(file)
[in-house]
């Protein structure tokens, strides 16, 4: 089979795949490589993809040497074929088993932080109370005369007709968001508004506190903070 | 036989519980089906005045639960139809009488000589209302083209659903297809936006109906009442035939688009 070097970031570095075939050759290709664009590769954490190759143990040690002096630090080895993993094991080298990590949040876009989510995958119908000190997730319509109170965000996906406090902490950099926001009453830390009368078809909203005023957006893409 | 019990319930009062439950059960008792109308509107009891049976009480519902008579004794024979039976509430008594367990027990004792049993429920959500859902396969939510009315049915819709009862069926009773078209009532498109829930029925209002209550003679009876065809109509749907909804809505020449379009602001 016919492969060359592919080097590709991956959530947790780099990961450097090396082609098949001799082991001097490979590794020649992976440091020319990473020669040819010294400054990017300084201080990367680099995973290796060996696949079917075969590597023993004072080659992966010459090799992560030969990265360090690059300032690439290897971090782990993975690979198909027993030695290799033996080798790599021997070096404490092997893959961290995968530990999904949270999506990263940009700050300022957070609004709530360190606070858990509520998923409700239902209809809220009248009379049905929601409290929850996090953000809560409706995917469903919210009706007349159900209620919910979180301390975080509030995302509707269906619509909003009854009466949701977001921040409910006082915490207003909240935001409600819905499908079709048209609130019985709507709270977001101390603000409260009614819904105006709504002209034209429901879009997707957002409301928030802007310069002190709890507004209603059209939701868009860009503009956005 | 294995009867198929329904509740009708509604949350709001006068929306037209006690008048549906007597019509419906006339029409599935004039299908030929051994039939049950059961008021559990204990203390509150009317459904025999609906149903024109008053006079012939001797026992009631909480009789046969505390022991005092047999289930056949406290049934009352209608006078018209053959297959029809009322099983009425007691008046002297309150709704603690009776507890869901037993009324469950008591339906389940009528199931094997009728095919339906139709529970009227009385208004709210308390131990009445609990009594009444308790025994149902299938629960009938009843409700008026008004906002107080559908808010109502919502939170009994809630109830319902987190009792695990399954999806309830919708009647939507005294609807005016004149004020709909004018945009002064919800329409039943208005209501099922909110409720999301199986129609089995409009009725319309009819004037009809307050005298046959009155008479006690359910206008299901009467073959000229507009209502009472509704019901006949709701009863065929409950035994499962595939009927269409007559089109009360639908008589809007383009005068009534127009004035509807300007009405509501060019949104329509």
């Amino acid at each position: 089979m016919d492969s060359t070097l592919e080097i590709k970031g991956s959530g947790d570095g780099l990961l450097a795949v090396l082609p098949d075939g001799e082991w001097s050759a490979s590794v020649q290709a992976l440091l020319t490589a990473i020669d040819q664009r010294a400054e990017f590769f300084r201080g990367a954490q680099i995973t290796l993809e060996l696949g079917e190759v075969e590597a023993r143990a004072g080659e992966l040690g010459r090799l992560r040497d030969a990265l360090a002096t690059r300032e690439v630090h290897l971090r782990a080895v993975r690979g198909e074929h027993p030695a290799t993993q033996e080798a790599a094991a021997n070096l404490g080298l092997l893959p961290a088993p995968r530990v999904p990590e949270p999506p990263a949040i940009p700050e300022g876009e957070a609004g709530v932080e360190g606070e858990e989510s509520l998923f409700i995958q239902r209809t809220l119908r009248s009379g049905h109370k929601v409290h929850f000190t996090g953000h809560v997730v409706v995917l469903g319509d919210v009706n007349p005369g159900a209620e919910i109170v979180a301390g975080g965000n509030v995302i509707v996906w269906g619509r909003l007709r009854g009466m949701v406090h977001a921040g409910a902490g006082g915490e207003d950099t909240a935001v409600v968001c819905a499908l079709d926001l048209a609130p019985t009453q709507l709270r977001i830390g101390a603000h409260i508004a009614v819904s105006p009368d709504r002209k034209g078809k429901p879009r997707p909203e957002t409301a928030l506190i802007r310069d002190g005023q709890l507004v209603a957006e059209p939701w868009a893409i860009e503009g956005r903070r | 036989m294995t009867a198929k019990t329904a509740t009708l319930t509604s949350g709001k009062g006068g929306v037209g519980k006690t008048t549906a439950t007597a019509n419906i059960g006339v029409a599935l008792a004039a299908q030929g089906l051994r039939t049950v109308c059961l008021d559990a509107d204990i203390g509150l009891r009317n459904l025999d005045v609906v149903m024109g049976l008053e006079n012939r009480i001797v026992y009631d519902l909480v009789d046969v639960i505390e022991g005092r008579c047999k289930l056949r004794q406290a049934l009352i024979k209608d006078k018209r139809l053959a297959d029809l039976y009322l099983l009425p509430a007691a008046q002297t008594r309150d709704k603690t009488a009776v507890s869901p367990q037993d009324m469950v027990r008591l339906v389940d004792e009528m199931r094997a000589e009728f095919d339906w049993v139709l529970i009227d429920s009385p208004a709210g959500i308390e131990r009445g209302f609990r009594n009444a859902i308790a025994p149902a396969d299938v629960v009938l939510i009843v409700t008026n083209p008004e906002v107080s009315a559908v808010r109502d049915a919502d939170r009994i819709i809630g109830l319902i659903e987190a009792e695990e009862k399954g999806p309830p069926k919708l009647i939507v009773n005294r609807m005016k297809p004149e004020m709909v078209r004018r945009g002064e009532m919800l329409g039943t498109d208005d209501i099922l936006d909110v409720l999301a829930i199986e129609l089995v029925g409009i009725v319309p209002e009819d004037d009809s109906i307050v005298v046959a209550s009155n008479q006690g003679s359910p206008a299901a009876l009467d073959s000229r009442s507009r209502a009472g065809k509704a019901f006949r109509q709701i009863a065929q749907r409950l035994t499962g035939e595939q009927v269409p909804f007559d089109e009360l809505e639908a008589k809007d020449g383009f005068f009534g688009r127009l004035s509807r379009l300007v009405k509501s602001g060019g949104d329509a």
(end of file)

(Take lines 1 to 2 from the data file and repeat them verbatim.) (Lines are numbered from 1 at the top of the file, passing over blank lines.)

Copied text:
[in-house]
């Protein structure tokens, strides 16, 4: 089979795949490589993809040497074929088993932080109370005369007709968001508004506190903070 | 036989519980089906005045639960139809009488000589209302083209659903297809936006109906009442035939688009 070097970031570095075939050759290709664009590769954490190759143990040690002096630090080895993993094991080298990590949040876009989510995958119908000190997730319509109170965000996906406090902490950099926001009453830390009368078809909203005023957006893409 | 019990319930009062439950059960008792109308509107009891049976009480519902008579004794024979039976509430008594367990027990004792049993429920959500859902396969939510009315049915819709009862069926009773078209009532498109829930029925209002209550003679009876065809109509749907909804809505020449379009602001 016919492969060359592919080097590709991956959530947790780099990961450097090396082609098949001799082991001097490979590794020649992976440091020319990473020669040819010294400054990017300084201080990367680099995973290796060996696949079917075969590597023993004072080659992966010459090799992560030969990265360090690059300032690439290897971090782990993975690979198909027993030695290799033996080798790599021997070096404490092997893959961290995968530990999904949270999506990263940009700050300022957070609004709530360190606070858990509520998923409700239902209809809220009248009379049905929601409290929850996090953000809560409706995917469903919210009706007349159900209620919910979180301390975080509030995302509707269906619509909003009854009466949701977001921040409910006082915490207003909240935001409600819905499908079709048209609130019985709507709270977001101390603000409260009614819904105006709504002209034209429901879009997707957002409301928030802007310069002190709890507004209603059209939701868009860009503009956005 | 294995009867198929329904509740009708509604949350709001006068929306037209006690008048549906007597019509419906006339029409599935004039299908030929051994039939049950059961008021559990204990203390509150009317459904025999609906149903024109008053006079012939001797026992009631909480009789046969505390022991005092047999289930056949406290049934009352209608006078018209053959297959029809009322099983009425007691008046002297309150709704603690009776507890869901037993009324469950008591339906389940009528199931094997009728095919339906139709529970009227009385208004709210308390131990009445609990009594009444308790025994149902299938629960009938009843409700008026008004906002107080559908808010109502919502939170009994809630109830319902987190009792695990399954999806309830919708009647939507005294609807005016004149004020709909004018945009002064919800329409039943208005209501099922909110409720999301199986129609089995409009009725319309009819004037009809307050005298046959009155008479006690359910206008299901009467073959000229507009209502009472509704019901006949709701009863065929409950035994499962595939009927269409007559089109009360639908008589809007383009005068009534127009004035509807300007009405509501060019949104329509």